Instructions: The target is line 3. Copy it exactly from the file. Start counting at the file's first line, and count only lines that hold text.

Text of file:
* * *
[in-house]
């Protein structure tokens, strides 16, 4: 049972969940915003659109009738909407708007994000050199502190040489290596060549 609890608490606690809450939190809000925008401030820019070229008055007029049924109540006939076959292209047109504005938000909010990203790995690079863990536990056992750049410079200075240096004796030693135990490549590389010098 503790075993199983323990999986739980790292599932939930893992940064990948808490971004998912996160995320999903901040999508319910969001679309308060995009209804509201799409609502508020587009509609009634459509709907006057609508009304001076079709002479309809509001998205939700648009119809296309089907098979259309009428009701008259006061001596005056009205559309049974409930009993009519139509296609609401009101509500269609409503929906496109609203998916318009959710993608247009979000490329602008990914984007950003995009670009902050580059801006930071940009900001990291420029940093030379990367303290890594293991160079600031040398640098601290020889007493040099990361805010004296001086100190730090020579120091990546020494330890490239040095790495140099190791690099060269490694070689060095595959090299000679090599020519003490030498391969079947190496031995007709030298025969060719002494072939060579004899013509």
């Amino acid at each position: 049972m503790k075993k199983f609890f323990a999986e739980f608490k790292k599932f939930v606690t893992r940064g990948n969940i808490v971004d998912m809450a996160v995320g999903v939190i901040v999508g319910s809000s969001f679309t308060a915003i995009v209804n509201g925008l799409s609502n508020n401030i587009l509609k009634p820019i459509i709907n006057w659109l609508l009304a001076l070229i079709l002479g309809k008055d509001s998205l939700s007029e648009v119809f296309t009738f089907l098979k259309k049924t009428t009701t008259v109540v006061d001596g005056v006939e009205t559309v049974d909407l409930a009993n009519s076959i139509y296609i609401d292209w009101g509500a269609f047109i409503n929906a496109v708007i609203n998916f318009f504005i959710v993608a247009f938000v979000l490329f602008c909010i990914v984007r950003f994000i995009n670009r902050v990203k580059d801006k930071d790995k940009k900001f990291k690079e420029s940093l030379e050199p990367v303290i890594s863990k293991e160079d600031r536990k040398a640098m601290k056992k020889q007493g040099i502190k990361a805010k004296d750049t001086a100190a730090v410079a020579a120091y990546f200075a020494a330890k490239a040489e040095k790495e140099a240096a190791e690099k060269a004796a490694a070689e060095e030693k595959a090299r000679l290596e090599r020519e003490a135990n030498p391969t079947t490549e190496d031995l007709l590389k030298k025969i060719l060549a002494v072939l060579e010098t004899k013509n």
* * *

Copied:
């Amino acid at each position: 049972m503790k075993k199983f609890f323990a999986e739980f608490k790292k599932f939930v606690t893992r940064g990948n969940i808490v971004d998912m809450a996160v995320g999903v939190i901040v999508g319910s809000s969001f679309t308060a915003i995009v209804n509201g925008l799409s609502n508020n401030i587009l509609k009634p820019i459509i709907n006057w659109l609508l009304a001076l070229i079709l002479g309809k008055d509001s998205l939700s007029e648009v119809f296309t009738f089907l098979k259309k049924t009428t009701t008259v109540v006061d001596g005056v006939e009205t559309v049974d909407l409930a009993n009519s076959i139509y296609i609401d292209w009101g509500a269609f047109i409503n929906a496109v708007i609203n998916f318009f504005i959710v993608a247009f938000v979000l490329f602008c909010i990914v984007r950003f994000i995009n670009r902050v990203k580059d801006k930071d790995k940009k900001f990291k690079e420029s940093l030379e050199p990367v303290i890594s863990k293991e160079d600031r536990k040398a640098m601290k056992k020889q007493g040099i502190k990361a805010k004296d750049t001086a100190a730090v410079a020579a120091y990546f200075a020494a330890k490239a040489e040095k790495e140099a240096a190791e690099k060269a004796a490694a070689e060095e030693k595959a090299r000679l290596e090599r020519e003490a135990n030498p391969t079947t490549e190496d031995l007709l590389k030298k025969i060719l060549a002494v072939l060579e010098t004899k013509n």